Seth Bingham (b. Bloomfield, NJ, April 16, 1882; d. New York, NY, June 21, 1972) prolifically composed orchestral, choral, chamber music, organ works, and songs throughout a distinguished career in and near New York City as professor of music at Columbia University 1920-54 and lecturer at the School of Sacred Music of Union Theological Seminary 1953-1965.
A student of Horatio Parker (composition) and Harry Benjamin Jepson (organ) at Yale University (B.A., 1904, B. Mus., 1908), he taught theory and composition there 1908-1919 and received the Heald Prize with poet Brian Hooker in 1907 for creating the Yale song, “Mother of Men.” Bingham had been home-taught and largely self-taught prior to his matriculation at Yale.
In Paris and Berlin 1906-07, Bingham studied with Vincent d’Indy, Alexandre Guilmant, and Charles-Marie Widor. While in Paris, he met Blanche Guy, a musician and singer who lived with her family in a wealthy suburb of Paris, and they married in Geneva, Switzerland, on August 3, 1907. Bingham returned to France frequently and maintained an active acquaintance with French composers of the time, including Widor, Vierne, Dupré, Duruflé, Langlais, etc. In 1945-46, he served on the faculty of the United States Army's American University in Biarritz where he taught theory and composition.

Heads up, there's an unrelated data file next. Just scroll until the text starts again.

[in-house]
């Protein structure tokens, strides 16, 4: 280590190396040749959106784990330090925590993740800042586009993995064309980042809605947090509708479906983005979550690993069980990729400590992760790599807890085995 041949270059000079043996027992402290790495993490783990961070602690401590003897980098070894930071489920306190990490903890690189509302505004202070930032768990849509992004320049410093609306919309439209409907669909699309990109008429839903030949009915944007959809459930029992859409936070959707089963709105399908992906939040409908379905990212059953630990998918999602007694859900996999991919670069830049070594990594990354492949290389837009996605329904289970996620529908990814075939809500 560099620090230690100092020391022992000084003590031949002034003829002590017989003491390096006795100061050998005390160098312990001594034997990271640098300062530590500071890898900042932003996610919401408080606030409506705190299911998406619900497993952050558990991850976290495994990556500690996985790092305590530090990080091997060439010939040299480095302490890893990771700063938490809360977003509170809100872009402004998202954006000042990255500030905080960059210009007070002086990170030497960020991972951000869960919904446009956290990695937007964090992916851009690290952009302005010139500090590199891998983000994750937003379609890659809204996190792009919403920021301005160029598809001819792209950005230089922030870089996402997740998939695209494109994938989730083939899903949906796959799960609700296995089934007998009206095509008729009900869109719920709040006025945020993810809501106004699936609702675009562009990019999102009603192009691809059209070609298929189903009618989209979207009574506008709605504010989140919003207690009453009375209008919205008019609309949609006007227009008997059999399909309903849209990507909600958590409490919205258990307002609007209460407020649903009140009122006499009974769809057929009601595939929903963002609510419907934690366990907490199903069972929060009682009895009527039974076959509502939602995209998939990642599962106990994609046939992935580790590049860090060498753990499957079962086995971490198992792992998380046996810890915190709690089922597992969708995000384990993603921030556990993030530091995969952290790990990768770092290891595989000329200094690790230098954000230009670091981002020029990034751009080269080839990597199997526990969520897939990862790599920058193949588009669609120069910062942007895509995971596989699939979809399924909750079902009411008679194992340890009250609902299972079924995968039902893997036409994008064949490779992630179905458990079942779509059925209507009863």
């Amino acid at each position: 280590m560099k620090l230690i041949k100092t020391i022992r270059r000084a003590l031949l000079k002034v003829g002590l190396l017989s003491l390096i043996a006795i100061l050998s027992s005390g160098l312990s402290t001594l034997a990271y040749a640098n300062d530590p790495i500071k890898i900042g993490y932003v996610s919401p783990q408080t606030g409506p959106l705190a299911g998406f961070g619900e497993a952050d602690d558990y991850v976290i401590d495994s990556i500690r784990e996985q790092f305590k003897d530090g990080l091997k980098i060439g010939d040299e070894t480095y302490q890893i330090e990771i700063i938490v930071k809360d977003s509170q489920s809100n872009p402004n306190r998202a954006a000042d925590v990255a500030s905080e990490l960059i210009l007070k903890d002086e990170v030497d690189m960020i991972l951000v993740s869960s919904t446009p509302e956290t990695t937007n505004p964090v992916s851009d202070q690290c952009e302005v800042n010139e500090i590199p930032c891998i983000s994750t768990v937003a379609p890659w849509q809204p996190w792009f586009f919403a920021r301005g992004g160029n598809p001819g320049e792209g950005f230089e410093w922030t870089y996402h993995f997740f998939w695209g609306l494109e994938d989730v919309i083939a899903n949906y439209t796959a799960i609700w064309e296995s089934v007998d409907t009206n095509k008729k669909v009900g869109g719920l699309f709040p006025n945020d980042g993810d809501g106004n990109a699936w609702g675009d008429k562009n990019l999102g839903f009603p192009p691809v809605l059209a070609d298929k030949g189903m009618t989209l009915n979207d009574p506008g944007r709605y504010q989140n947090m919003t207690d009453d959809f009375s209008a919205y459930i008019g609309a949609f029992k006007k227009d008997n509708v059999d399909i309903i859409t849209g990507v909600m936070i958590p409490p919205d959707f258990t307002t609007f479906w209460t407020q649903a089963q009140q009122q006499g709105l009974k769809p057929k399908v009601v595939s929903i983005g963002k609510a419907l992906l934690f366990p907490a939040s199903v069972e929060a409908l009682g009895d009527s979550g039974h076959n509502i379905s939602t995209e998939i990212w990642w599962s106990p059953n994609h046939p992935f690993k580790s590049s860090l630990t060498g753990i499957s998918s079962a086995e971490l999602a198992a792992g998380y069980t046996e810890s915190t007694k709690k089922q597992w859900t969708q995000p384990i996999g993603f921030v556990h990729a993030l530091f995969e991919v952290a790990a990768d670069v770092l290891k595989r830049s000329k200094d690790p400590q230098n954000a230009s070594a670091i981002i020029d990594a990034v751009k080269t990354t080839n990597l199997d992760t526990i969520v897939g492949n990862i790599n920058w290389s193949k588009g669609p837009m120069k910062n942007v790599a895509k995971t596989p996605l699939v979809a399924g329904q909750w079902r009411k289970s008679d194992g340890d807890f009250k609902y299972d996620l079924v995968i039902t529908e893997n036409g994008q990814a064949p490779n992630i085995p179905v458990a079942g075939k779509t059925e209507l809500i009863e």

Bingham was organist at Madison Avenue Presbyterian Church 1913-1951, and had been organist and choirmaster at the Rye Presbyterian Church in Rye, New York, 1909-1910, and Temple Beth Israel in New York City, 1910-1913. His sacred choral works are well known and orchestral works and secular choral works were performed in his lifetime in New York and elsewhere. He received an honorary doctorate from Ohio Wesleyan University in 1952. Much of Seth Bingham's music (published and in manuscript) and his memoir are collected at the New York Public Library of the Performing Arts of Lincoln Center, New York.